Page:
EPs / Singles
The second EP from Belgian micro-label Soft Corridor Records is by Edinburgh-based musician Euan McMeeken, who issues solo piano compositions under the name Glacis and who recently released Music for the Animation Tohu Va Vohu on the mini50 imprint; expect to see him surface again in early 2013 when Lost Tribe Sound releases the debut album Our Sound is Our Wound by Graveyard Tapes (McMeeken constitutes one-half of the group) and a collaboration with London-based drone artist Ed Hamilton, The World is a Little Lonelier Without You, will also see the light of day.
The somewhat cryptically titled 22.16.04 attempts to explore the tension between acoustic instruments and technology, and there's no denying that said tension emerges within the EP's four settings, two of them written and performed by McMeeken and Matthew Collings and the other two by McMeeken and Hamilton. Throughout the twenty-three-minute release, the piano is embedded within electronic soundscapes, such that during “Slow Morning,” for example, the gentle piano statements are contrasted by the rough-edged noises of the accompanying textures. The other Collings setting, “May This Night Never See Morning,” is less abrasive, even though the balance between piano and textures is again evenly split.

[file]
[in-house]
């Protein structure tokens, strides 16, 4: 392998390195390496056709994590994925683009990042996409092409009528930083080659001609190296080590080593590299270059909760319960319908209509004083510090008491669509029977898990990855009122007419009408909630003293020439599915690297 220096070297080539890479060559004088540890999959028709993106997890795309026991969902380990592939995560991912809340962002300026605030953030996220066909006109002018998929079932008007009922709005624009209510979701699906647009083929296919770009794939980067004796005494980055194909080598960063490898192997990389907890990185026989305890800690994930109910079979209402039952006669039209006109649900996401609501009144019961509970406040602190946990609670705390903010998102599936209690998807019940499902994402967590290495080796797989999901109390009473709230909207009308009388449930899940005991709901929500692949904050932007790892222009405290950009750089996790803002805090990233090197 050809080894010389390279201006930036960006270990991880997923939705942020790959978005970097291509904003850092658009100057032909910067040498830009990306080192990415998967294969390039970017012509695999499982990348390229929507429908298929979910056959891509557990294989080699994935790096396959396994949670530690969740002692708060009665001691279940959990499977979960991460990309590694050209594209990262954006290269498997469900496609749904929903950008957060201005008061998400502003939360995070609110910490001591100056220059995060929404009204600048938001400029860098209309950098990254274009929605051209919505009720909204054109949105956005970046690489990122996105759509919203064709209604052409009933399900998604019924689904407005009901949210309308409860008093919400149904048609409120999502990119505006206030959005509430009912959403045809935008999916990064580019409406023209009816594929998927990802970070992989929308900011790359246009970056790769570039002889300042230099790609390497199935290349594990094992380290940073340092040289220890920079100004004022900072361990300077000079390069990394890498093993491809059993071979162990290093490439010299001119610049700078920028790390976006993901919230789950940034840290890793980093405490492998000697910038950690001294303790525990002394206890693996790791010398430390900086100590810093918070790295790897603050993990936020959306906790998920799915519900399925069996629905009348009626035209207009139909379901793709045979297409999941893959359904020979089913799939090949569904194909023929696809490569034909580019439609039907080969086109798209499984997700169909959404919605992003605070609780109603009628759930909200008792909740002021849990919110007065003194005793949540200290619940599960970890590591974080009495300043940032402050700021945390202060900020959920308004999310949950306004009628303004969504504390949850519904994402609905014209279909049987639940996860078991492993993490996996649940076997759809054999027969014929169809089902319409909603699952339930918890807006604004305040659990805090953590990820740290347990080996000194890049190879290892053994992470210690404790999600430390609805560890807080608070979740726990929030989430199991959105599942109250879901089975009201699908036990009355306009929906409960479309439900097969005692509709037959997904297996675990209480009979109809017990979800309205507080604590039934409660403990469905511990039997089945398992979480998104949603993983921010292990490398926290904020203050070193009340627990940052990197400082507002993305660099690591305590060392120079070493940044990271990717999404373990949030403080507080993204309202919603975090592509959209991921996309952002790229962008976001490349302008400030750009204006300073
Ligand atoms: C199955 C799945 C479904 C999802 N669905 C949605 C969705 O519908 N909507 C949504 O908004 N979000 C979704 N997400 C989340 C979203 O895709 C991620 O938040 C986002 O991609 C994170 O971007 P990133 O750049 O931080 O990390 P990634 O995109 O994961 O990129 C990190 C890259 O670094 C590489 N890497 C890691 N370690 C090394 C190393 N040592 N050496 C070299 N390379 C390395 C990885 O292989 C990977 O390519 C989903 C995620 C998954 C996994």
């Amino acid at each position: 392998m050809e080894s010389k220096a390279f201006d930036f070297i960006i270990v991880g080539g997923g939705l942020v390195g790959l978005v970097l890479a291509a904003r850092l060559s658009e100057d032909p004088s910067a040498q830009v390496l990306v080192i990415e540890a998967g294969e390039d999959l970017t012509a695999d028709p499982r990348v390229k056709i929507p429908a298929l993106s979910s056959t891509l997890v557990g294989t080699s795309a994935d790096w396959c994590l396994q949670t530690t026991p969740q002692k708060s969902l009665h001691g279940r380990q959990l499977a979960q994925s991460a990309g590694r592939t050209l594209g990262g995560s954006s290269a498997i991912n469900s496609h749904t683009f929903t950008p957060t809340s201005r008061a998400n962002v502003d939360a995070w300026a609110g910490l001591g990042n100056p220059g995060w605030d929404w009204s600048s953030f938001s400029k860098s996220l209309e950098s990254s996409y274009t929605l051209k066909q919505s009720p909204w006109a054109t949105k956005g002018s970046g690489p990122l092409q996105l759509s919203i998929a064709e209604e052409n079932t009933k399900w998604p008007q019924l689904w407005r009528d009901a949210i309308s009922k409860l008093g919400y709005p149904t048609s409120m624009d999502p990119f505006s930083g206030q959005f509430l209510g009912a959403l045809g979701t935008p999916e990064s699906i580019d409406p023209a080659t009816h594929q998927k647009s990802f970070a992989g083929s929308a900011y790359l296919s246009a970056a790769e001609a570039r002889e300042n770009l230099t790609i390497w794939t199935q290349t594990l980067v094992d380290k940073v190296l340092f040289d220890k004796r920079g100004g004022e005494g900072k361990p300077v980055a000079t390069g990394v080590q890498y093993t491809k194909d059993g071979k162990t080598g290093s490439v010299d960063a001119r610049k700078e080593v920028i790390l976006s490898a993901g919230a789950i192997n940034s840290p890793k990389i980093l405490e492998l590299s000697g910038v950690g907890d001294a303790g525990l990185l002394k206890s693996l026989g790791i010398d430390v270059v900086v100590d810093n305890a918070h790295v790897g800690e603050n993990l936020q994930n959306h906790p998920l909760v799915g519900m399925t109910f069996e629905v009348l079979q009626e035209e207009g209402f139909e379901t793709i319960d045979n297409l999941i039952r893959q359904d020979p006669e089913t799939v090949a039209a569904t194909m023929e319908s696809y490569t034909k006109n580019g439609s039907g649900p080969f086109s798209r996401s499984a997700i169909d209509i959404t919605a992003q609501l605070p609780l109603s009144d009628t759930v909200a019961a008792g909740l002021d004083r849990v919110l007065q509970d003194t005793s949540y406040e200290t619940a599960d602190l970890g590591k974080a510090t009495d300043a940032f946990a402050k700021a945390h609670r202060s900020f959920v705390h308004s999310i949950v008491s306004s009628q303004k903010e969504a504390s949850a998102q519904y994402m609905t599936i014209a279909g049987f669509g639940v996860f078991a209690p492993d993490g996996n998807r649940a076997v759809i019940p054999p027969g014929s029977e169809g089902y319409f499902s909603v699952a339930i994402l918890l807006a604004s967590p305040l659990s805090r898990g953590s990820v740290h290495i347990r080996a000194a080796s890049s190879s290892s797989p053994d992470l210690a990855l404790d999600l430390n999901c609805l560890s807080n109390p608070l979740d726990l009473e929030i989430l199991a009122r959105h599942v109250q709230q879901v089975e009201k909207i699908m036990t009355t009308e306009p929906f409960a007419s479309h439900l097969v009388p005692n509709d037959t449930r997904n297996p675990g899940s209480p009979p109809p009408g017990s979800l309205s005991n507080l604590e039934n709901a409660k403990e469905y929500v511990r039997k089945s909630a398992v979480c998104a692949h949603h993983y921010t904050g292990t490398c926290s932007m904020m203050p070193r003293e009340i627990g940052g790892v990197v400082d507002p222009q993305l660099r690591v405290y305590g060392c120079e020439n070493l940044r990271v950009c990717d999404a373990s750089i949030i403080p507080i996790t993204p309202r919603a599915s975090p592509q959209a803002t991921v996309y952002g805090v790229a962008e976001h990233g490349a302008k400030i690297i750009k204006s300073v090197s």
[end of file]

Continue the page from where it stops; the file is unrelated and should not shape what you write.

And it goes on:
The first setting with Hamilton, the melancholy “Words Held Back Create a Restlessness” at first immerses the piano within a shimmering bath of drone-like fluidity, the piano's notes stretched into liquidy form until delicate, acoustic guitar-like plucks establish a mood of soothing placidity. The EP's eleven-minute closing meditation, “In Dawns Mouth Lives the Pulsing Remains of Hope” (sic), is memorable but not simply because it's the longest. It's also the one where McMeeken's piano playing presents itself most affectingly, its sparse and pretty lines complemented by a steady flutter of harmonium-like dronescaping that grows progressively more dominant and aggressive as the piece unfolds. It's also the piece that makes the most powerful impression on the listener, in no small part due to the multiple changes the piece goes through. In its juxtaposition of acoustic piano and electronic treatments, 22.16.04 puts some degree of distance between itself and other electro-acoustic releases, which bodes well for whatever future life McMeeken has in mind for the Glacis project.